Writer: Geoff Johns and Peter Tomasi
Artists: Ivan Reis, Ardian Syaf, Scott Clark and Joe Prado
Inkers: Vicente Cifuentes and David Beaty
Colour: Peter Steigerwald with Beth Sotelo
Cover: David Finch, Ivan Reis (variant),
Letters: Rob Clark Jr.
Publisher: DC Comics
Some of you, including our editor are probably wondering at this point how I can still be reading, much less reviewing this book. For a book that’s had so many more downs than ups, I suppose I choose to look on the bright side of life. Because the night is always darkest before dawn.
Hate mail is welcomed. With that, let’s mosey forward with another review of Brightest Day.
Twelve heroes and villains have returned from the grave, each charged with tasks they must complete if earth’s next champion is to arrive in time to save the universe from the Black Lanterns’ plot.
We open the issue to find Captain Cold slugging Captain Boomerang while explaining to him what it means to be a Rogue. Boomerang tells Cold about the white lantern’s message to him, which was to throw one of his boomerangs at Dove. Brand calls Dove while she’s at school and tells her about what happened, while Mera asks Lorena for help. Meanwhile the Black Lanterns tell the “Big Dude” the white lantern is “yours”. The power levels of Brand’s ring reach 33 per cent.
Returning to Zamaron, the Hawks and Carol Ferris attempted to take down Khea and are successful after a lengthy battle. Khea is sucked into the Star Sapphire lantern, but not before she tells them that their curse is broken and this is their last life. Carter and Shiera suddenly revert to white lanterns and are told by the white entity that their mission is accomplished; their lives are returned. Carter, Shiera and Carol discuss true loves, during which Carter brings up the love Carol and Hal Jordan share. Carol transports them to a place of their desires, and we leave her as she solemnly gazes into a pink construct of Hal.
Brand’s power level reaches 100 per cent and he flies away from the scene just as Dove arrives. As this is happening, Carter and Shiera arrive at the Stonechat Museum where they quickly embrace one another and begin to make love. Boston arrives soon after, and aims his ring at the two star-crossed lovers. The white ring bids them an unfortunate message, and as Carter tries to stop Boston the room fills up with a swirling vortex of white energy; Carter and Shiera are forcefully separated. The final page leaves us with a distraught Brand grasping at the dust left in the place of the Hawks. Have the Hawks met their final end?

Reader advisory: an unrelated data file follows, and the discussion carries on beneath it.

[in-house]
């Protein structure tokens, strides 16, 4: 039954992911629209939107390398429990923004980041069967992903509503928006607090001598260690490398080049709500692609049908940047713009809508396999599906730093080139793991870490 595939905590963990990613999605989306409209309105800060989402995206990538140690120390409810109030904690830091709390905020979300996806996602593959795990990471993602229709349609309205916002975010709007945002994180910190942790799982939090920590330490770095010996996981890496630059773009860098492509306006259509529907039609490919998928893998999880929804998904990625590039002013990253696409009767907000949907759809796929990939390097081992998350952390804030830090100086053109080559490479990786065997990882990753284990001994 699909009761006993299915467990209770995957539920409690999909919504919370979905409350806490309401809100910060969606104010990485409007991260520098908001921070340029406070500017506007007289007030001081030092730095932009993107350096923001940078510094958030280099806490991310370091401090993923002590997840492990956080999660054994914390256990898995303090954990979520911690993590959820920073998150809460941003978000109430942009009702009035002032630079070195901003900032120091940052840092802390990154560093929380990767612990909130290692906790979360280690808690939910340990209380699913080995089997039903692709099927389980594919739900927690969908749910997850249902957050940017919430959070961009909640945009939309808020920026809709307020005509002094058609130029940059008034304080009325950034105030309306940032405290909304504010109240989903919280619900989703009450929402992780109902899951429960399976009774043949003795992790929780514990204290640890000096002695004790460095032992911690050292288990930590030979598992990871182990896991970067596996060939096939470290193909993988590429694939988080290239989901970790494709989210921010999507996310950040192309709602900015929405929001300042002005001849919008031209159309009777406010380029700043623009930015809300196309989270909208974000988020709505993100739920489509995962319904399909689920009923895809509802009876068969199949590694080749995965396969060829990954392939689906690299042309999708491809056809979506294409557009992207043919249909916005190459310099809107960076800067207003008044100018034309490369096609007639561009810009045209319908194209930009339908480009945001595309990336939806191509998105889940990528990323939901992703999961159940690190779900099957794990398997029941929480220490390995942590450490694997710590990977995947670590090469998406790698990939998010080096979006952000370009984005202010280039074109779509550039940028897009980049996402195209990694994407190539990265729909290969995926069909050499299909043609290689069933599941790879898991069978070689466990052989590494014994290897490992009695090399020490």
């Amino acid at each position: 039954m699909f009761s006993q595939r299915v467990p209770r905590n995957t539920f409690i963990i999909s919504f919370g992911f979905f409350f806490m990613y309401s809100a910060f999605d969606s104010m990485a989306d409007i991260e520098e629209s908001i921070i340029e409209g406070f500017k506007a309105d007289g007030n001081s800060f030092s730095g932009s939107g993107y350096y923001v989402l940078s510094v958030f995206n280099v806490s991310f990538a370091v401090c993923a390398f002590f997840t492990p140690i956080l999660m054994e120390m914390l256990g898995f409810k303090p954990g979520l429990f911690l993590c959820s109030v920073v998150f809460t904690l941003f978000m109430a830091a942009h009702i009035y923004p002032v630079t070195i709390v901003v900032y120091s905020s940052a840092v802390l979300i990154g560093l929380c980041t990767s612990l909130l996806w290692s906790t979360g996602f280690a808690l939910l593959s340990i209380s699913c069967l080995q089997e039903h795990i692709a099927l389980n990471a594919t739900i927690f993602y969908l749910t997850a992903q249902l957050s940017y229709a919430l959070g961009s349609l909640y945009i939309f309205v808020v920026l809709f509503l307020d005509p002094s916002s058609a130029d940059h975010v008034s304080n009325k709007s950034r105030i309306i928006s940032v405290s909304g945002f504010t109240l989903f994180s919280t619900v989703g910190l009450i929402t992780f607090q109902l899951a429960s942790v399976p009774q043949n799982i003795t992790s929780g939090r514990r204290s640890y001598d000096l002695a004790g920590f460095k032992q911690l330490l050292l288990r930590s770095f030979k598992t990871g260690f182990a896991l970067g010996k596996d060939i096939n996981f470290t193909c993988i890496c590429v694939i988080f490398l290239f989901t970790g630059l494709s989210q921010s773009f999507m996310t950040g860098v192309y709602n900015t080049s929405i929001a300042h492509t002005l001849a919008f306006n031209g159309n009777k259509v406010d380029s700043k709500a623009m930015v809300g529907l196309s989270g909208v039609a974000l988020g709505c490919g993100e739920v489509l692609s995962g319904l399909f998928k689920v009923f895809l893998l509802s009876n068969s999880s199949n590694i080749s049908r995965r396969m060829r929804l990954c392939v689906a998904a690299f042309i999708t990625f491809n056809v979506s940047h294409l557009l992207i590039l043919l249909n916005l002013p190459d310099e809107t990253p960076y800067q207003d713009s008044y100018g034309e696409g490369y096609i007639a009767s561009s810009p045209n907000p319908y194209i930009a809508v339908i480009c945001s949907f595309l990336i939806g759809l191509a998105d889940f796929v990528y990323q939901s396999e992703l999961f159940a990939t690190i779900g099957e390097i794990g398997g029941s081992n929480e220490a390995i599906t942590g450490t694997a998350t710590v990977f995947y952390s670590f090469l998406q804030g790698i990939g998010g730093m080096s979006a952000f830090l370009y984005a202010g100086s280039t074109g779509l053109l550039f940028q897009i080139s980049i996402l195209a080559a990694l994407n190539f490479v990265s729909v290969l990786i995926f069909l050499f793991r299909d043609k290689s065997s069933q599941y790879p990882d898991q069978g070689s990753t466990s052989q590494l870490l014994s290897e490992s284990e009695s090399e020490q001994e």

Top to bottom, the art team delivers the goods with this issue. Syaf and Reis, and even Clark’s sole panel at the beginning of the issue offer some solid work. The majority of the work was aesthetically pleasing, using a lot of really cool colouring and elemental and energy effects to bring the art to another level. Even Syaf’s work is free from some of the minor issues that plagued his work in the previous issue. Those minor missteps are all but completely absent in this issue, making for a better visual experience as a whole. The work is at one of its higher points towards the end of Syaf’s section as Carter and Shiera’s former bodies animate and trap Khea with themselves, taking her into the Sapphire power battery. Personally, one of the more heartbreaking panels happens after Carter and Shiera share their optimism with Carol Ferris. As the scene shifts, Syaf draws the panel into a close-up of Carol as she creates a little construct of Hal Jordan with her ring.
The tone shifts a little as Brand flies off as Dove arrives, taking off in a jet stream of white energy. All of Reis’ work with White Lantern Brand and the Hawks is fantastic, right through the heartbreaking, potentially final separation of Carter and Shiera. In complement, the final page leaves us with a saddened and visually dismayed Boston Brand as he grasps at the dust that was formerly the bodies of Carter and Shiera Hall.
This is two issues in a row where I’ll have something nice to say about this series. Where did this come from? Much of the series has plodded along in its storytelling, scarcely being able to work beyond the jumbled story structure most issues have followed. I feel like this issue offered the first real surprise of the series. Much of it has been very predictable or altogether boring until now. The choice of the new Aqualad was very predictable, while Martian Manhunter has been boring altogether. This was one of the few issues of this series where the story caught up to the quality of the art.
I was not a fan of Hawkman or Hawkgirl before this series, despite understanding the true tragedy of their story. Now restored, I suppose I presumed the returned characters would stick around a while longer. But if the ending of this issue holds true barring one final rebirth, this could be end of their star-crossed and altogether tragic love. The story as a whole was executed quite well and was paced steadily with hints to the issue’s end sprinkled throughout the book. It really felt like the violence, ultimate love and tragedy between the characters and their story was summed up fantastically over a dozen pages or so. Then in a heartbreaking moment, Brand arrives to put an end to it emphatically. The ending was very poetic, leaving nothing but ash under the white-hot essence of life.
This issue was the second good issue in a row, and with its events I feel like all bets are off for the remaining issues. This was the first major surprise of the series, and it was very welcomed. Yet it’s difficult to say whether that momentum can be continued into the next book since it appears it will be centred around the Atlantean war.
Stay tuned folks, this series may still have some life left in it.